The plan assumes that donors would be more willing to support a self-sufficient school and that private gifts and endowment income would grow from about $10 million to $14.5 million annually. Olian also hopes to eventually triple the school's current $102-million endowment, which is much smaller than most of its public and private competitors.
Note three interesting things. Other public universities, including University of Virginia and University of Michigan, both elite Business (and Law) schools, have implemented similar plans. UC Berkeley may yet implement a similar plan. Next, the plan also allows payment of faculty at really, alarmingly high salaries, with no public input or check. Are a third of professors on tenure track really worth more than $200,000 a year? Certainly not for teaching, MBA professors being notorious for the most part for being relatively poor teachers (Grad Assistants do most of the teaching and exam preparation and grading). For research, perhaps, but who would gain access (preferential at that) to the research, and where would the research be directed? For the benefit of the State of California? The students in the program? Or large donors?
Lastly, note that "A major challenge would be to ensure enough financial aid to maintain the income and ethnic diversity." Or code words for "no working or middle class Whites need apply." Only rich White folk, and non-Whites (mostly Black and Hispanic) as non-threatening blocking pieces and nascent Barack Obama's to use as political favor banks.
This I think, is the inflection point. Where there are not enough students to make Graduate Schools profitable, not even with massive credit (student loans are not forgivable, nor can they be discharged in bankruptcy like mortgages). Unless massive fund-raising efforts concentrated on a few, fabulously wealthy donors, provide and indeed, produce a privileged social network, basically a country club with a research arm and a place to make deals.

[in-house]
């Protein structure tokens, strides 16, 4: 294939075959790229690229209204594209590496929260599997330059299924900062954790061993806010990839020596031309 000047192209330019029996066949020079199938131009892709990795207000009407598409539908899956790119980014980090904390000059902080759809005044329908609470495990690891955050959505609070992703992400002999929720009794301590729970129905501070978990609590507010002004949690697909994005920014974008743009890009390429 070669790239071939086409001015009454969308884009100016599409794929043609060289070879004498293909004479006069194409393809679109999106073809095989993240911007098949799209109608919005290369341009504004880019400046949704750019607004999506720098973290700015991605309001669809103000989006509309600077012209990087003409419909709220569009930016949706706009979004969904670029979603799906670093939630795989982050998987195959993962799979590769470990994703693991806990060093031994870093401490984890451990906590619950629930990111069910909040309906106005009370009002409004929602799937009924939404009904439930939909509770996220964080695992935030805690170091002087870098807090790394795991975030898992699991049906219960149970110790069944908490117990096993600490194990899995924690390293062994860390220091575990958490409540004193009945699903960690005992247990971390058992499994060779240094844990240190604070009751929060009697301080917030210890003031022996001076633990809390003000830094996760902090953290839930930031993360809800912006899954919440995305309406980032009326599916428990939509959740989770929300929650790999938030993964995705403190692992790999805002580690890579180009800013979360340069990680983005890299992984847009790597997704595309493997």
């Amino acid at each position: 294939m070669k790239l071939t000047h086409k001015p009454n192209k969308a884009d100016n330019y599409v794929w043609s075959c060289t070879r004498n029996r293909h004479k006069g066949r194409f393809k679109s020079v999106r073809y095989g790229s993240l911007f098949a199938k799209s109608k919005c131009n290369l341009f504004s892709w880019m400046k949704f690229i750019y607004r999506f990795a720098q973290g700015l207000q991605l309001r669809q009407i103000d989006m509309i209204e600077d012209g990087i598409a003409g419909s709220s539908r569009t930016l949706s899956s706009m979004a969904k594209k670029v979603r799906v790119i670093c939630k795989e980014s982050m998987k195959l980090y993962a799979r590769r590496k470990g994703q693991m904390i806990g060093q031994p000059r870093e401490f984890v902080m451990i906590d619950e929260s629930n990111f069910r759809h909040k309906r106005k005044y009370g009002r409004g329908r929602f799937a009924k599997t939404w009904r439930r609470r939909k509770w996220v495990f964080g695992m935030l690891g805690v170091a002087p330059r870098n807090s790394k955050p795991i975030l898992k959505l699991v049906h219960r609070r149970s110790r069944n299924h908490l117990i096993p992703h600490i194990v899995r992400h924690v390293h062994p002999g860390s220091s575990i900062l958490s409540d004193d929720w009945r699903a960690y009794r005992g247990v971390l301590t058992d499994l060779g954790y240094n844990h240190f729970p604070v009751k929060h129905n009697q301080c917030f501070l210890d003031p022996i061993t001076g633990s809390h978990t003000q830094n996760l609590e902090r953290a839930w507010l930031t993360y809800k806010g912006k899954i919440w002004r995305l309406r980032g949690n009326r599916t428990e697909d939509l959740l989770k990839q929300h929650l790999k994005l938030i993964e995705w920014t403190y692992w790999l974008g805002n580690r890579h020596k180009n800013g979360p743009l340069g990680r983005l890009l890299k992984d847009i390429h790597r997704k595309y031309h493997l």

This is not the end of the Education Bubble. But it certainly marks an inflection point. And a major challenge, politically, culturally, and socially.
Are voters (mostly White, middle and working class, even in California, where Mexicans just don't vote, mostly because many are illegal aliens) going to support a UC that excludes their sons and daughters? That has become, a country club for Rich Whites and privileged non-Whites, with a research arm attached? Can the state or indeed the nation afford the end of the California and larger American Dream? What kind of changes will the sudden, massive dashing of upward mobility for most White men and women in America, and the massive display of privilege by both rich White folks and selected non-Whites (smarter Blacks and Hispanics) do to the simple cohesion of America and California?
Are voters going to be OK with Professors at schools where their sons and daughters can never go, making over a quarter of a million dollars a year? For essentially, part-time work? Will citizen gadflys and Glenn Reynolds "Army of Davids" expose the inevitable sweetheart deals that UCLA Anderson and other schools do with major supporters like Blackrock and Pimco? Will this be another Bernie Ebbers, or Tyco CEO Dennis Kozlowski related scandal (appropriating resources, in this case public ones instead of shareholder resources for private gain?)
Neither Meg Whitman or Carly Fiorina (being part of the wealthy, corporate elite that believes keeping the great White unwashed, as opposed to selected non-White unwashed) are likely to make this an issue. This is the price of RINO-ism. But yes, inevitably even in California, someone will make this an issue. The betrayal of the California Dream. The death of middle and working class White aspiration. The closing off of the professional managerial ranks to non-connected, non-wealthy, White boys and girls. The rise of the new, connected Black and Hispanic elite. A nation of Barack Obamas, or Tony Villaraigosas, and a few Kennedy types, or children of corporate masters, and a nation of suddenly poor, angry, and resentful folks denied upward movement? Because they are White, and middle to working class? This bodes ill.
This is not a Jacksonian moment. It is likely to be far more severe, and far-reaching, in the inevitable White middle-working class reaction.
If the elites wanted to create their own White middle-working class revolution, they could not do more to provoke it than killing the UC system for White middle-working class people.